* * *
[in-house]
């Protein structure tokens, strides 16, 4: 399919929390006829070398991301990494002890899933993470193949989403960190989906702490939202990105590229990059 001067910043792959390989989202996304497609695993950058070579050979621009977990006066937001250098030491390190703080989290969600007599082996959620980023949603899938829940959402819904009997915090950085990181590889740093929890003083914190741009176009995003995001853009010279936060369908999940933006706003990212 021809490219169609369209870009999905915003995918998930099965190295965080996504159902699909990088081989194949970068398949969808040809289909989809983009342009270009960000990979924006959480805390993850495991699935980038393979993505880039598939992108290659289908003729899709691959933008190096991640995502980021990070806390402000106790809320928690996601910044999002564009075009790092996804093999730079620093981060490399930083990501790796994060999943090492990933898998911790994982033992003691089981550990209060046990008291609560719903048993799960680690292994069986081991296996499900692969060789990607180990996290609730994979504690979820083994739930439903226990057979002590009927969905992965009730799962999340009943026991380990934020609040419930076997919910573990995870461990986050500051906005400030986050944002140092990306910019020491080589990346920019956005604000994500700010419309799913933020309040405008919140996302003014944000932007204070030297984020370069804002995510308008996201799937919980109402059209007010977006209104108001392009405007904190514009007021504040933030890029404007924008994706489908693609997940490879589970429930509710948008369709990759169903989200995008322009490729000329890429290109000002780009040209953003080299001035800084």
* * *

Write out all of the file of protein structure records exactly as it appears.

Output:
[in-house]
């Protein structure tokens, strides 16, 4: 399919929390006829070398991301990494002890899933993470193949989403960190989906702490939202990105590229990059 001067910043792959390989989202996304497609695993950058070579050979621009977990006066937001250098030491390190703080989290969600007599082996959620980023949603899938829940959402819904009997915090950085990181590889740093929890003083914190741009176009995003995001853009010279936060369908999940933006706003990212 021809490219169609369209870009999905915003995918998930099965190295965080996504159902699909990088081989194949970068398949969808040809289909989809983009342009270009960000990979924006959480805390993850495991699935980038393979993505880039598939992108290659289908003729899709691959933008190096991640995502980021990070806390402000106790809320928690996601910044999002564009075009790092996804093999730079620093981060490399930083990501790796994060999943090492990933898998911790994982033992003691089981550990209060046990008291609560719903048993799960680690292994069986081991296996499900692969060789990607180990996290609730994979504690979820083994739930439903226990057979002590009927969905992965009730799962999340009943026991380990934020609040419930076997919910573990995870461990986050500051906005400030986050944002140092990306910019020491080589990346920019956005604000994500700010419309799913933020309040405008919140996302003014944000932007204070030297984020370069804002995510308008996201799937919980109402059209007010977006209104108001392009405007904190514009007021504040933030890029404007924008994706489908693609997940490879589970429930509710948008369709990759169903989200995008322009490729000329890429290109000002780009040209953003080299001035800084």